Although a degree of uncertainty hangs over the upcoming summer, it feels safe to say that gatherings could very well make a comeback. We’re talking about house parties, trips to the movies, live sporting events – and with the most bullish outlook, concerts in the next few months. But grilling and barbecue season might be the closest thing to a lock, which is already underway for a sizable chunk of Americans.

According to a recent CivicScience survey, two-thirds of adults grill or smoke meats to some extent every year – with 36% grilling several times per month or more.

Gen Z consumers are the least likely to grill at all, perhaps surprisingly followed by adults 55-and-older. Adults aged 35-to-54 are most likely to be frequent grillers or smokers, but the younger crowd isn’t far behind, tracking closely to that 36% figure for the Gen Pop.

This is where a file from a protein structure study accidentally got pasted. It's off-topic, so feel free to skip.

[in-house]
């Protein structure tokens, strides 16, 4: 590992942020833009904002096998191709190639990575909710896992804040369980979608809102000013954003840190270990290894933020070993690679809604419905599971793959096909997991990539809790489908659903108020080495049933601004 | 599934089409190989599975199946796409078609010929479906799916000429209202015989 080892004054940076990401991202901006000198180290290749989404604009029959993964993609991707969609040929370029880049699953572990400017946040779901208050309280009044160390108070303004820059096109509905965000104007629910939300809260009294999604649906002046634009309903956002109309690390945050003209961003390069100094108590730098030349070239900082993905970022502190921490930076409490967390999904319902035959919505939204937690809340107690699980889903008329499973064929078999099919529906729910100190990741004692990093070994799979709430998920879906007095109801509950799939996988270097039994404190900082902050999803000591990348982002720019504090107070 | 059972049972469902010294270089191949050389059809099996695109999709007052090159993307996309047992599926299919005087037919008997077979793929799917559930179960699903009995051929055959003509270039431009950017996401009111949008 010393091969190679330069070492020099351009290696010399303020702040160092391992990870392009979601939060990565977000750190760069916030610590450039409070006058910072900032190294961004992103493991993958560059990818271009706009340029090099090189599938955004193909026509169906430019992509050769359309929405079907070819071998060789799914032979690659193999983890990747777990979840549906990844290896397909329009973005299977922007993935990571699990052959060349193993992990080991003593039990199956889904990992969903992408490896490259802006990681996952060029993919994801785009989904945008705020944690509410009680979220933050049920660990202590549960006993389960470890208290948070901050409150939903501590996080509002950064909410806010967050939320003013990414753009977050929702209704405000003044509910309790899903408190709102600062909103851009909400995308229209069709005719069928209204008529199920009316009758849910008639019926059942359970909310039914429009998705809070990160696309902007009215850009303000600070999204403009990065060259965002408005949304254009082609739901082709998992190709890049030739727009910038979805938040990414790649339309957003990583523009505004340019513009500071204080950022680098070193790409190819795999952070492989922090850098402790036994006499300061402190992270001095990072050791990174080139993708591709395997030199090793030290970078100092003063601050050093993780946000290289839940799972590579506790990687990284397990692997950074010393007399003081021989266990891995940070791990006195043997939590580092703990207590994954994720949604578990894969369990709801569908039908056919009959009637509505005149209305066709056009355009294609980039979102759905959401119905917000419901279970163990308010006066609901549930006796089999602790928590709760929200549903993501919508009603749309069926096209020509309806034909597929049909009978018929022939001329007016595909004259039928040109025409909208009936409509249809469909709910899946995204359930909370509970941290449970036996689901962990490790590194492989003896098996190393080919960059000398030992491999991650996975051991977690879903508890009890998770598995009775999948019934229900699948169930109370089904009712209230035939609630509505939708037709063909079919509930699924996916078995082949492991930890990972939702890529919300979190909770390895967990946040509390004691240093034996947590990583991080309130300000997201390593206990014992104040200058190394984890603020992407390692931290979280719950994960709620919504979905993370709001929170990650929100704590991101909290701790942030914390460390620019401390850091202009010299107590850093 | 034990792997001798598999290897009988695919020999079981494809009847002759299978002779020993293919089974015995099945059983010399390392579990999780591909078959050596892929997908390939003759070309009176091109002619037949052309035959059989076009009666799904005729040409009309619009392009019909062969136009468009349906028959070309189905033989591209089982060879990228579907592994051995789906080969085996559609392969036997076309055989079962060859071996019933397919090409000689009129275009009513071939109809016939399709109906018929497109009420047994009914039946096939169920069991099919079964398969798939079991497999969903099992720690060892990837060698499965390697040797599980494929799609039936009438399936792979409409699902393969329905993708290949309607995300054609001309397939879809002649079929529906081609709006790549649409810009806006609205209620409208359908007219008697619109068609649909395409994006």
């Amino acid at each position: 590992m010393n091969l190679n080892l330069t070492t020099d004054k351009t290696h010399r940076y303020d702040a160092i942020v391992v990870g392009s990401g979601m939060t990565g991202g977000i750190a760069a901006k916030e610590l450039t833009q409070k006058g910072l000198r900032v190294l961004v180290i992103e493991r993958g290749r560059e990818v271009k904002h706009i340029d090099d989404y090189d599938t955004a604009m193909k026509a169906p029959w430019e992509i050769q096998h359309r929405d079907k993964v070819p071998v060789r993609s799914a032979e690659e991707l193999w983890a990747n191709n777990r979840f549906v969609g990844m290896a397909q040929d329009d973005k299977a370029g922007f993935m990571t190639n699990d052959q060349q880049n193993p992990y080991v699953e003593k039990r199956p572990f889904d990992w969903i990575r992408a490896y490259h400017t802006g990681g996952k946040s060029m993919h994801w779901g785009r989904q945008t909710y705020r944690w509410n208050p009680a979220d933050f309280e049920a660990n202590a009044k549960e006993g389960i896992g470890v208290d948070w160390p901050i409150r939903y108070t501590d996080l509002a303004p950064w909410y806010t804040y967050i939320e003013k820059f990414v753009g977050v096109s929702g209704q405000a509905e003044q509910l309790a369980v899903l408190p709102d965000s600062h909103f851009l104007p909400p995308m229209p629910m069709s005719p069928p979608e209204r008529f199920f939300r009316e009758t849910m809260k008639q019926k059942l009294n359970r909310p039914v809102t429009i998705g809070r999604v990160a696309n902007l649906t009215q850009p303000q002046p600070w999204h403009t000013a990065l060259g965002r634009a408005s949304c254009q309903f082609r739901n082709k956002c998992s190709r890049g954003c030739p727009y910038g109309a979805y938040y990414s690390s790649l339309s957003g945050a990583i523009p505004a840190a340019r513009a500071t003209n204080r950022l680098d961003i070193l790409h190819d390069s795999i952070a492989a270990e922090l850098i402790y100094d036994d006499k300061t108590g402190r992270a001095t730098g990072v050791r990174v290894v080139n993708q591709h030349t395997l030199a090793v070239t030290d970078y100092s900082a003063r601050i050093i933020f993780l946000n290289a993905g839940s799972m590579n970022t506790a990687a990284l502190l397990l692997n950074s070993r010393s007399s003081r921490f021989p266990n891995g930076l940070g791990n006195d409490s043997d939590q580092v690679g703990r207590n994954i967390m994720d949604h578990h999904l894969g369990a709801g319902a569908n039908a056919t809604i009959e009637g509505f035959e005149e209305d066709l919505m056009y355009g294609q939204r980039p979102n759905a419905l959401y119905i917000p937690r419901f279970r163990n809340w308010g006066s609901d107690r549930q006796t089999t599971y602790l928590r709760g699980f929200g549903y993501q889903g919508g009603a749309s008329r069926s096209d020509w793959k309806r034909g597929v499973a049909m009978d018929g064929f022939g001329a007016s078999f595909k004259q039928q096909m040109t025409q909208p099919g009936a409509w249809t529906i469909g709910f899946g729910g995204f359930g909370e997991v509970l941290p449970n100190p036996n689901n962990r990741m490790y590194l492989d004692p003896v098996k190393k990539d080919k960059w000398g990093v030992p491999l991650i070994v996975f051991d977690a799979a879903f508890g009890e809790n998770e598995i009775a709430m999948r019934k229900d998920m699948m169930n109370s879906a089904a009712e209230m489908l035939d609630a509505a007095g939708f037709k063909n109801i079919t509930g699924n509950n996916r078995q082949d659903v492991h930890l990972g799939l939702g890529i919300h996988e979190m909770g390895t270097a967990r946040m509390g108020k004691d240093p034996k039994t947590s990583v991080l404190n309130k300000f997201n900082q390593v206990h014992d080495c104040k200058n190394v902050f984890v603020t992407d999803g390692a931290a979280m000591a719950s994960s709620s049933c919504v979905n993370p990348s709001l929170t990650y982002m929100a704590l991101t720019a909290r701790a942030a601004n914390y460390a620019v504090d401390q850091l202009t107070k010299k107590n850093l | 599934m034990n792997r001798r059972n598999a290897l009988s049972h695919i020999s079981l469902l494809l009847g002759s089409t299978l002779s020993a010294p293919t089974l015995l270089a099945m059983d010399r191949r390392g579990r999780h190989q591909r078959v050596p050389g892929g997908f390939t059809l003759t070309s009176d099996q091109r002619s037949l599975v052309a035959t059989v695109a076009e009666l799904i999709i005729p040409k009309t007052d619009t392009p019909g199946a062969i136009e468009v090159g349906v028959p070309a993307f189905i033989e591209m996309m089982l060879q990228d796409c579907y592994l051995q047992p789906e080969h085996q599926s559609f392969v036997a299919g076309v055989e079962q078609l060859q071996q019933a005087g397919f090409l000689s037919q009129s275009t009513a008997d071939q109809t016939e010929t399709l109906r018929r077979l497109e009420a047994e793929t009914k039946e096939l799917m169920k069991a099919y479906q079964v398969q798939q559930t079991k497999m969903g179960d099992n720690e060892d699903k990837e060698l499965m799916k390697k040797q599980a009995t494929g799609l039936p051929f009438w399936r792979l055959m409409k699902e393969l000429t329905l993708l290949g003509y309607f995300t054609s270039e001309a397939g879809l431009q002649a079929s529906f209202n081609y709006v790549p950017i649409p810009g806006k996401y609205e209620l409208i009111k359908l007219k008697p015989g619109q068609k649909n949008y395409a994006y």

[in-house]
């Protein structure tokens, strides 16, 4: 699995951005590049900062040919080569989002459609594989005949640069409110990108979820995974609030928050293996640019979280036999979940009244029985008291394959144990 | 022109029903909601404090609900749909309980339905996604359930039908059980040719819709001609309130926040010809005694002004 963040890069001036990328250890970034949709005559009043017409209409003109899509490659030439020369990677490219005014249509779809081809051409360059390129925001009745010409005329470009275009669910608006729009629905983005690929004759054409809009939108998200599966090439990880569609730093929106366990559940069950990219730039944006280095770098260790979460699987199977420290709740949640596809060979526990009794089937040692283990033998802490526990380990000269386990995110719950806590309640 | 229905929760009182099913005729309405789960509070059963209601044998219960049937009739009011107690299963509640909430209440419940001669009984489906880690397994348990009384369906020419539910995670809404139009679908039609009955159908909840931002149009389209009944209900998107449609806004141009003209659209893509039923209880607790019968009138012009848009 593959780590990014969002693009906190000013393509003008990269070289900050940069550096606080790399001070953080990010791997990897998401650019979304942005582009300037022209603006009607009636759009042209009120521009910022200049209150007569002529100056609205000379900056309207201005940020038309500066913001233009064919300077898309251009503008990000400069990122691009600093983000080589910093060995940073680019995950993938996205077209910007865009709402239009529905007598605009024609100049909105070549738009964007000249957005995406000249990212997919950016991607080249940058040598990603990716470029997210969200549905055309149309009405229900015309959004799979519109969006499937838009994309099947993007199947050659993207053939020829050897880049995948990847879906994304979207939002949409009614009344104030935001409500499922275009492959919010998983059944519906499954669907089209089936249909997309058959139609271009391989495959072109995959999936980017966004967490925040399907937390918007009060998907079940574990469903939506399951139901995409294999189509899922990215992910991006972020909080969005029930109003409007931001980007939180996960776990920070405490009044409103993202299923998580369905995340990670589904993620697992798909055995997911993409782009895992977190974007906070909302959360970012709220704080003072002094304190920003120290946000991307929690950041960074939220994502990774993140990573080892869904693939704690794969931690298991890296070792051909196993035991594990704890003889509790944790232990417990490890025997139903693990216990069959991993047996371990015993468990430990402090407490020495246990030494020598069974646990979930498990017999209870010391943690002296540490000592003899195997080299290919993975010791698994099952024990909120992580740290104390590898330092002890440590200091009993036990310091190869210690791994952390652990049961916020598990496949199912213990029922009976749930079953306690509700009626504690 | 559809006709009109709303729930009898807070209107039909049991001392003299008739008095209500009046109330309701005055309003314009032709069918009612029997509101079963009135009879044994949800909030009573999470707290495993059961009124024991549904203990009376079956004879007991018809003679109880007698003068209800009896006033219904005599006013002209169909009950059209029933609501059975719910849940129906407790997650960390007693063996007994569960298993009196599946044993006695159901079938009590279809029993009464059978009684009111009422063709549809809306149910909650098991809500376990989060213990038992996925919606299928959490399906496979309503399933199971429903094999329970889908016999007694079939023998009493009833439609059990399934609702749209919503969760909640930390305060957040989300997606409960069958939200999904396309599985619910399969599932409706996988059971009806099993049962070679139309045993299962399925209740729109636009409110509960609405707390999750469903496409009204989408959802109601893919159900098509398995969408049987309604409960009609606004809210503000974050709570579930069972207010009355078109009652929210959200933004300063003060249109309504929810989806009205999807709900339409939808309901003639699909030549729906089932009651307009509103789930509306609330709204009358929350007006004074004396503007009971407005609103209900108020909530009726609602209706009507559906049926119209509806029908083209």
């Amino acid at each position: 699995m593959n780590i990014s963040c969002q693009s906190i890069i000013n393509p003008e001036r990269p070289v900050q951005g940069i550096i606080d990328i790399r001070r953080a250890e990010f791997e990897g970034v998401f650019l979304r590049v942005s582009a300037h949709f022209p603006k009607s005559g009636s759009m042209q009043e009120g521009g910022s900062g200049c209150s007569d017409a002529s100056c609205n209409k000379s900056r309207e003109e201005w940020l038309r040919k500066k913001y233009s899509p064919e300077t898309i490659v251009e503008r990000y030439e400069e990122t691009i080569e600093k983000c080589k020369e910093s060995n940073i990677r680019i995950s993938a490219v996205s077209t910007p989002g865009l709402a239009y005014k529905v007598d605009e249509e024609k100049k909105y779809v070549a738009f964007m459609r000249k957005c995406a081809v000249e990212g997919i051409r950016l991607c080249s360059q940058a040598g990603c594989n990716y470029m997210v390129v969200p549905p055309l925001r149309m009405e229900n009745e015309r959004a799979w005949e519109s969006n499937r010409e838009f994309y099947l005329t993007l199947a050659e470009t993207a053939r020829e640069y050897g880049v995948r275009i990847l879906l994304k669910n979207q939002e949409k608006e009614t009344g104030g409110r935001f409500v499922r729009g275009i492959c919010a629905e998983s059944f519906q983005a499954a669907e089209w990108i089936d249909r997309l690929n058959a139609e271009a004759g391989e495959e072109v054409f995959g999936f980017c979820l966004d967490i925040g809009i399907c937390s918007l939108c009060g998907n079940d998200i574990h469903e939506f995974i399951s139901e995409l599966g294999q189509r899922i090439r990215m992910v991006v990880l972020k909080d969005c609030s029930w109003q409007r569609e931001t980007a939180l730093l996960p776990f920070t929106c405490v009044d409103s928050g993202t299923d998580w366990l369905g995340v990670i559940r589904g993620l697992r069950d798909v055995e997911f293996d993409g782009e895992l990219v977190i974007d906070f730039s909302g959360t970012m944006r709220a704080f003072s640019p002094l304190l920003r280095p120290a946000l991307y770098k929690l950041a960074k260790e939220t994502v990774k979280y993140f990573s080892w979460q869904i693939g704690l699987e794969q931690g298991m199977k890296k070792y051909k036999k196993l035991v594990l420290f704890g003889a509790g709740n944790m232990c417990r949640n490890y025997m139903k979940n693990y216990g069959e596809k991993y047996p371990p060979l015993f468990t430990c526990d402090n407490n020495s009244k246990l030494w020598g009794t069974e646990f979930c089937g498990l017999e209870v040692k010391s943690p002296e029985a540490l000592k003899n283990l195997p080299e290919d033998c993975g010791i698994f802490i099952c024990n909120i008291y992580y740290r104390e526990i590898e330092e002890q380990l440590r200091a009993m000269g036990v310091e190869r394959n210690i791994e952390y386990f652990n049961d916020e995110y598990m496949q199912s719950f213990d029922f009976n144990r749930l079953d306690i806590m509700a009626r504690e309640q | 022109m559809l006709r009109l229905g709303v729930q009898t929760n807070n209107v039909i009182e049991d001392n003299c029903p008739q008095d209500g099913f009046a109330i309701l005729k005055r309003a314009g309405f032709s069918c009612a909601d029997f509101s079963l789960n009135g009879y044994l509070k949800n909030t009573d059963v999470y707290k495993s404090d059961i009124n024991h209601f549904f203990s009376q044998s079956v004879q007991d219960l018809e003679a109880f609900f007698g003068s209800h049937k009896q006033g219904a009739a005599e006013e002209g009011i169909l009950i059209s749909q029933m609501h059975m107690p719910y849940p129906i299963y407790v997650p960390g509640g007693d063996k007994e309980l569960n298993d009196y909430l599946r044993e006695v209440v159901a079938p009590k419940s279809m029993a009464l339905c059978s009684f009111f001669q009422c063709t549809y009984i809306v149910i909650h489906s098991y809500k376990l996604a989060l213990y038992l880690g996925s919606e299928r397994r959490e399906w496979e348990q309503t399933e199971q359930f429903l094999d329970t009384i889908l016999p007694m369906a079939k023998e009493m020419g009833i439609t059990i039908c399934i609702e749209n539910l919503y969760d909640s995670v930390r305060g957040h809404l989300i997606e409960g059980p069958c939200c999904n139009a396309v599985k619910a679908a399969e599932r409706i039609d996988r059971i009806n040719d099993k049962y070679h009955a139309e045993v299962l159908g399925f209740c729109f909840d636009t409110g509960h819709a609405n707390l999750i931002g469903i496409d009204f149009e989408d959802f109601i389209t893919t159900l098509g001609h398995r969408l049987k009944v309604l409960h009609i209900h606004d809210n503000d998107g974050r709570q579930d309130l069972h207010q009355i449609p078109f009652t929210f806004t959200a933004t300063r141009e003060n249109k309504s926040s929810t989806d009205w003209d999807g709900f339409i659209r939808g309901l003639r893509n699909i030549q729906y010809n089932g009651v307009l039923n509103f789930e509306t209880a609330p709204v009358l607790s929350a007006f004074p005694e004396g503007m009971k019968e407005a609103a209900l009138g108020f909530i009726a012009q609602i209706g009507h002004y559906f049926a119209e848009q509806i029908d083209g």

Grilling Habits Align With Pandemic Comfort

Red meat has become something of a political football in the past week, creating ideological fault lines where they probably shouldn’t exist. But there’s a noticeable correlation between grilling habits and comfort with being in public spaces right now. Weekly grillers are significantly less likely than infrequent grillers to be concerned about being in public, with the inverse holding true for infrequent grillers.

Americans Give a Slight Edge to Gas Grills

The last time CivicScience checked up on grilling preferences, consumers preferred charcoal to gas by a 3-to-2 ratio. Those preferences have nearly flipped around this time, with 43% of Americans opting for gas, to charcoal’s 30%. Smokers remain a largely niche interest, which tracks with the challenges of pulling off a great smoke.

Smokers are also more preferred among higher earners, with nearly one-tenth of Americans who make $100,000 or more opting for smoked meat as their preferred method of cooking. Interest in gas grills also rises significantly with income, and Americans making under $50,000 are significantly more likely to not cook meat outdoors altogether.

As the correlation between grilling habits and comfort in public spaces might indicate, cooking meat outdoors is still a largely social enterprise. As the weeks warm up and comfort gathering  gradually ticks back up, expect to see even more grilling than we did at this time last year.